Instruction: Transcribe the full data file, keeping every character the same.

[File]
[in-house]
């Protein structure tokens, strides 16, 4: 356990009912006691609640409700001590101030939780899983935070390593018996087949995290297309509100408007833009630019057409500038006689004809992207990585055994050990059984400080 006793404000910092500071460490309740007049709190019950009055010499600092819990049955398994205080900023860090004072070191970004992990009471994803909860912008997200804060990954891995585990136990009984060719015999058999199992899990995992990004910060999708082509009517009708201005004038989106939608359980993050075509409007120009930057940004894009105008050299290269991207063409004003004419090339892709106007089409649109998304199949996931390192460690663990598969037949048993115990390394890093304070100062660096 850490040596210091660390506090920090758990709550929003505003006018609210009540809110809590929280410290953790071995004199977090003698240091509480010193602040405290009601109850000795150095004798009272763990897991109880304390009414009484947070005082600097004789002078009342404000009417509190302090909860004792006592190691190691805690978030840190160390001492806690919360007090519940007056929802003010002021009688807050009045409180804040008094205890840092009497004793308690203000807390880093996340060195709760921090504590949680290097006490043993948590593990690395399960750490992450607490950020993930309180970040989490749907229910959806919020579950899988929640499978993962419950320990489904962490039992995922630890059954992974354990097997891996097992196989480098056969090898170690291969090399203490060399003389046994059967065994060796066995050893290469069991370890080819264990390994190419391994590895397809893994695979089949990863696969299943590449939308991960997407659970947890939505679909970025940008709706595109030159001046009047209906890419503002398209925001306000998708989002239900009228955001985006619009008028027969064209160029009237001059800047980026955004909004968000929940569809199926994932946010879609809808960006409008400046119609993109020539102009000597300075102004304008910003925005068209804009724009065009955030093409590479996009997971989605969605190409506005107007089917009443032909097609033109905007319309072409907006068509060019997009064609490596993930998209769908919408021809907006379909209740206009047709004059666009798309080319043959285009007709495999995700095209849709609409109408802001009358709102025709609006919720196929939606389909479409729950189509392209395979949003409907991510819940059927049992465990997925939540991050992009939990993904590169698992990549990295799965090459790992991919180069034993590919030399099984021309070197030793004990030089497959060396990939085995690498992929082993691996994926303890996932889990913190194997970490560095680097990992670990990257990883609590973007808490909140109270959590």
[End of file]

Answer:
[in-house]
């Protein structure tokens, strides 16, 4: 356990009912006691609640409700001590101030939780899983935070390593018996087949995290297309509100408007833009630019057409500038006689004809992207990585055994050990059984400080 006793404000910092500071460490309740007049709190019950009055010499600092819990049955398994205080900023860090004072070191970004992990009471994803909860912008997200804060990954891995585990136990009984060719015999058999199992899990995992990004910060999708082509009517009708201005004038989106939608359980993050075509409007120009930057940004894009105008050299290269991207063409004003004419090339892709106007089409649109998304199949996931390192460690663990598969037949048993115990390394890093304070100062660096 850490040596210091660390506090920090758990709550929003505003006018609210009540809110809590929280410290953790071995004199977090003698240091509480010193602040405290009601109850000795150095004798009272763990897991109880304390009414009484947070005082600097004789002078009342404000009417509190302090909860004792006592190691190691805690978030840190160390001492806690919360007090519940007056929802003010002021009688807050009045409180804040008094205890840092009497004793308690203000807390880093996340060195709760921090504590949680290097006490043993948590593990690395399960750490992450607490950020993930309180970040989490749907229910959806919020579950899988929640499978993962419950320990489904962490039992995922630890059954992974354990097997891996097992196989480098056969090898170690291969090399203490060399003389046994059967065994060796066995050893290469069991370890080819264990390994190419391994590895397809893994695979089949990863696969299943590449939308991960997407659970947890939505679909970025940008709706595109030159001046009047209906890419503002398209925001306000998708989002239900009228955001985006619009008028027969064209160029009237001059800047980026955004909004968000929940569809199926994932946010879609809808960006409008400046119609993109020539102009000597300075102004304008910003925005068209804009724009065009955030093409590479996009997971989605969605190409506005107007089917009443032909097609033109905007319309072409907006068509060019997009064609490596993930998209769908919408021809907006379909209740206009047709004059666009798309080319043959285009007709495999995700095209849709609409109408802001009358709102025709609006919720196929939606389909479409729950189509392209395979949003409907991510819940059927049992465990997925939540991050992009939990993904590169698992990549990295799965090459790992991919180069034993590919030399099984021309070197030793004990030089497959060396990939085995690498992929082993691996994926303890996932889990913190194997970490560095680097990992670990990257990883609590973007808490909140109270959590």